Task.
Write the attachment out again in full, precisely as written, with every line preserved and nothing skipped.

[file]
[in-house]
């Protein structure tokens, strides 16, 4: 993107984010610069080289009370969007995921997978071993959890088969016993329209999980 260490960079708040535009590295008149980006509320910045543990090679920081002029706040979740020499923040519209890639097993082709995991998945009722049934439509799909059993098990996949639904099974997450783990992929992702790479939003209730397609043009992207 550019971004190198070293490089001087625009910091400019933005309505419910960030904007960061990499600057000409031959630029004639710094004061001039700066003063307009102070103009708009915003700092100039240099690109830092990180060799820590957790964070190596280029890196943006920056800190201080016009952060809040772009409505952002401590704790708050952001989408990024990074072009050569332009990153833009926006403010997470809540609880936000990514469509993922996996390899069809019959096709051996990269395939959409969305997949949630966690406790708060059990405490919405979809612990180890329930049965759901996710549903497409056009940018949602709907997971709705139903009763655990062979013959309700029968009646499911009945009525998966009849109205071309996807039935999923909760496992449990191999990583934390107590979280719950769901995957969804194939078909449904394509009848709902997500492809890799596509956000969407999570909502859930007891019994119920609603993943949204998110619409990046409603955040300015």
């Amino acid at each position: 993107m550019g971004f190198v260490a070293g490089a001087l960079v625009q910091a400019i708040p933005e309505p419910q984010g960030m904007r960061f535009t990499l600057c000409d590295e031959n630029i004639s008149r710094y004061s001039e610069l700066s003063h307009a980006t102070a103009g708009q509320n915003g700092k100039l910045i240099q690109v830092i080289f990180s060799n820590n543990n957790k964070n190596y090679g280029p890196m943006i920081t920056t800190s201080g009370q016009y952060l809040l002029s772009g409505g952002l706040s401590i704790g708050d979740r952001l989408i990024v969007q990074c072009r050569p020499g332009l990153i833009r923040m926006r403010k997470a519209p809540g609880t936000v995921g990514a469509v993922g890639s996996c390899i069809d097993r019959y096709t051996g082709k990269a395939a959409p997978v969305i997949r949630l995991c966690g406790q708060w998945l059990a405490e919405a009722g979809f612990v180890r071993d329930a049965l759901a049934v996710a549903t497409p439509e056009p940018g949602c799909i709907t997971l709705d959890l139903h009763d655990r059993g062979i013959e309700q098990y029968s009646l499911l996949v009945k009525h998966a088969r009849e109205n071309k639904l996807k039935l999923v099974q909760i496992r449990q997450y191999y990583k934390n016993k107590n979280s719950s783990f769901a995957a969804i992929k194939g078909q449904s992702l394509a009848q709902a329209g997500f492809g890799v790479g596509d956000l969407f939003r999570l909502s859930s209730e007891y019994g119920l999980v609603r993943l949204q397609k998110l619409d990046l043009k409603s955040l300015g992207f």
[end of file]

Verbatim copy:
[in-house]
């Protein structure tokens, strides 16, 4: 993107984010610069080289009370969007995921997978071993959890088969016993329209999980 260490960079708040535009590295008149980006509320910045543990090679920081002029706040979740020499923040519209890639097993082709995991998945009722049934439509799909059993098990996949639904099974997450783990992929992702790479939003209730397609043009992207 550019971004190198070293490089001087625009910091400019933005309505419910960030904007960061990499600057000409031959630029004639710094004061001039700066003063307009102070103009708009915003700092100039240099690109830092990180060799820590957790964070190596280029890196943006920056800190201080016009952060809040772009409505952002401590704790708050952001989408990024990074072009050569332009990153833009926006403010997470809540609880936000990514469509993922996996390899069809019959096709051996990269395939959409969305997949949630966690406790708060059990405490919405979809612990180890329930049965759901996710549903497409056009940018949602709907997971709705139903009763655990062979013959309700029968009646499911009945009525998966009849109205071309996807039935999923909760496992449990191999990583934390107590979280719950769901995957969804194939078909449904394509009848709902997500492809890799596509956000969407999570909502859930007891019994119920609603993943949204998110619409990046409603955040300015």
């Amino acid at each position: 993107m550019g971004f190198v260490a070293g490089a001087l960079v625009q910091a400019i708040p933005e309505p419910q984010g960030m904007r960061f535009t990499l600057c000409d590295e031959n630029i004639s008149r710094y004061s001039e610069l700066s003063h307009a980006t102070a103009g708009q509320n915003g700092k100039l910045i240099q690109v830092i080289f990180s060799n820590n543990n957790k964070n190596y090679g280029p890196m943006i920081t920056t800190s201080g009370q016009y952060l809040l002029s772009g409505g952002l706040s401590i704790g708050d979740r952001l989408i990024v969007q990074c072009r050569p020499g332009l990153i833009r923040m926006r403010k997470a519209p809540g609880t936000v995921g990514a469509v993922g890639s996996c390899i069809d097993r019959y096709t051996g082709k990269a395939a959409p997978v969305i997949r949630l995991c966690g406790q708060w998945l059990a405490e919405a009722g979809f612990v180890r071993d329930a049965l759901a049934v996710a549903t497409p439509e056009p940018g949602c799909i709907t997971l709705d959890l139903h009763d655990r059993g062979i013959e309700q098990y029968s009646l499911l996949v009945k009525h998966a088969r009849e109205n071309k639904l996807k039935l999923v099974q909760i496992r449990q997450y191999y990583k934390n016993k107590n979280s719950s783990f769901a995957a969804i992929k194939g078909q449904s992702l394509a009848q709902a329209g997500f492809g890799v790479g596509d956000l969407f939003r999570l909502s859930s209730e007891y019994g119920l999980v609603r993943l949204q397609k998110l619409d990046l043009k409603s955040l300015g992207f």